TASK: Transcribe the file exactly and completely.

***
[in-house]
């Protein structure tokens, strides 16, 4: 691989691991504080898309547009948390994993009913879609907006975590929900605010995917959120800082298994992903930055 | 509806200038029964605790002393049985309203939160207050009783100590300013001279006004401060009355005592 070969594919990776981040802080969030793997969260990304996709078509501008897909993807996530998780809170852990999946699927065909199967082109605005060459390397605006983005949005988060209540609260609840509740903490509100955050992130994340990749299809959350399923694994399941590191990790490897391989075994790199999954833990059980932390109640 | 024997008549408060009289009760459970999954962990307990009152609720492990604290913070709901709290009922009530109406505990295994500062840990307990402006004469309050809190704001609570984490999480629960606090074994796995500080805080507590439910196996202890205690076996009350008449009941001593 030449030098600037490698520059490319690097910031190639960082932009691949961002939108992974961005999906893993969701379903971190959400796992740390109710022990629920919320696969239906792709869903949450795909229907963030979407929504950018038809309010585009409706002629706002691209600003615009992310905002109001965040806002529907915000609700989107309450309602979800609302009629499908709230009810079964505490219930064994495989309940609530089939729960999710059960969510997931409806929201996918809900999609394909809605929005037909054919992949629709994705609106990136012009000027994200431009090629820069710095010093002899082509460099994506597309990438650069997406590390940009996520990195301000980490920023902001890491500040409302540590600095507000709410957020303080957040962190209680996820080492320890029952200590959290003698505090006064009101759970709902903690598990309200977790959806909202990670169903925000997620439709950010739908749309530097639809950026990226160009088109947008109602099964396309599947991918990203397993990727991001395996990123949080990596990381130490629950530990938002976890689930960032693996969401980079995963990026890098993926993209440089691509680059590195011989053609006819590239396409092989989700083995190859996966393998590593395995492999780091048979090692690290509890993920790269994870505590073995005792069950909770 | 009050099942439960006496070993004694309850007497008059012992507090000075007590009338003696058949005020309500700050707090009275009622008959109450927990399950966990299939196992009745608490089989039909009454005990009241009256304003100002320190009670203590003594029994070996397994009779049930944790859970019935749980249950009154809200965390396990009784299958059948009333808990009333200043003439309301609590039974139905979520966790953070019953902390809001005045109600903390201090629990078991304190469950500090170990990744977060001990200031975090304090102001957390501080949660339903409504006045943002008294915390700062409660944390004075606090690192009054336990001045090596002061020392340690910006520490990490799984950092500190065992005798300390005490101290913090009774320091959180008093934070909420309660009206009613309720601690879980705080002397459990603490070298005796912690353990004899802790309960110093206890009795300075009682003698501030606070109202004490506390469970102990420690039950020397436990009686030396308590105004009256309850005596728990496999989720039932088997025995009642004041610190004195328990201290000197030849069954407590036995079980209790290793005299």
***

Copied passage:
[in-house]
């Protein structure tokens, strides 16, 4: 691989691991504080898309547009948390994993009913879609907006975590929900605010995917959120800082298994992903930055 | 509806200038029964605790002393049985309203939160207050009783100590300013001279006004401060009355005592 070969594919990776981040802080969030793997969260990304996709078509501008897909993807996530998780809170852990999946699927065909199967082109605005060459390397605006983005949005988060209540609260609840509740903490509100955050992130994340990749299809959350399923694994399941590191990790490897391989075994790199999954833990059980932390109640 | 024997008549408060009289009760459970999954962990307990009152609720492990604290913070709901709290009922009530109406505990295994500062840990307990402006004469309050809190704001609570984490999480629960606090074994796995500080805080507590439910196996202890205690076996009350008449009941001593 030449030098600037490698520059490319690097910031190639960082932009691949961002939108992974961005999906893993969701379903971190959400796992740390109710022990629920919320696969239906792709869903949450795909229907963030979407929504950018038809309010585009409706002629706002691209600003615009992310905002109001965040806002529907915000609700989107309450309602979800609302009629499908709230009810079964505490219930064994495989309940609530089939729960999710059960969510997931409806929201996918809900999609394909809605929005037909054919992949629709994705609106990136012009000027994200431009090629820069710095010093002899082509460099994506597309990438650069997406590390940009996520990195301000980490920023902001890491500040409302540590600095507000709410957020303080957040962190209680996820080492320890029952200590959290003698505090006064009101759970709902903690598990309200977790959806909202990670169903925000997620439709950010739908749309530097639809950026990226160009088109947008109602099964396309599947991918990203397993990727991001395996990123949080990596990381130490629950530990938002976890689930960032693996969401980079995963990026890098993926993209440089691509680059590195011989053609006819590239396409092989989700083995190859996966393998590593395995492999780091048979090692690290509890993920790269994870505590073995005792069950909770 | 009050099942439960006496070993004694309850007497008059012992507090000075007590009338003696058949005020309500700050707090009275009622008959109450927990399950966990299939196992009745608490089989039909009454005990009241009256304003100002320190009670203590003594029994070996397994009779049930944790859970019935749980249950009154809200965390396990009784299958059948009333808990009333200043003439309301609590039974139905979520966790953070019953902390809001005045109600903390201090629990078991304190469950500090170990990744977060001990200031975090304090102001957390501080949660339903409504006045943002008294915390700062409660944390004075606090690192009054336990001045090596002061020392340690910006520490990490799984950092500190065992005798300390005490101290913090009774320091959180008093934070909420309660009206009613309720601690879980705080002397459990603490070298005796912690353990004899802790309960110093206890009795300075009682003698501030606070109202004490506390469970102990420690039950020397436990009686030396308590105004009256309850005596728990496999989720039932088997025995009642004041610190004195328990201290000197030849069954407590036995079980209790290793005299």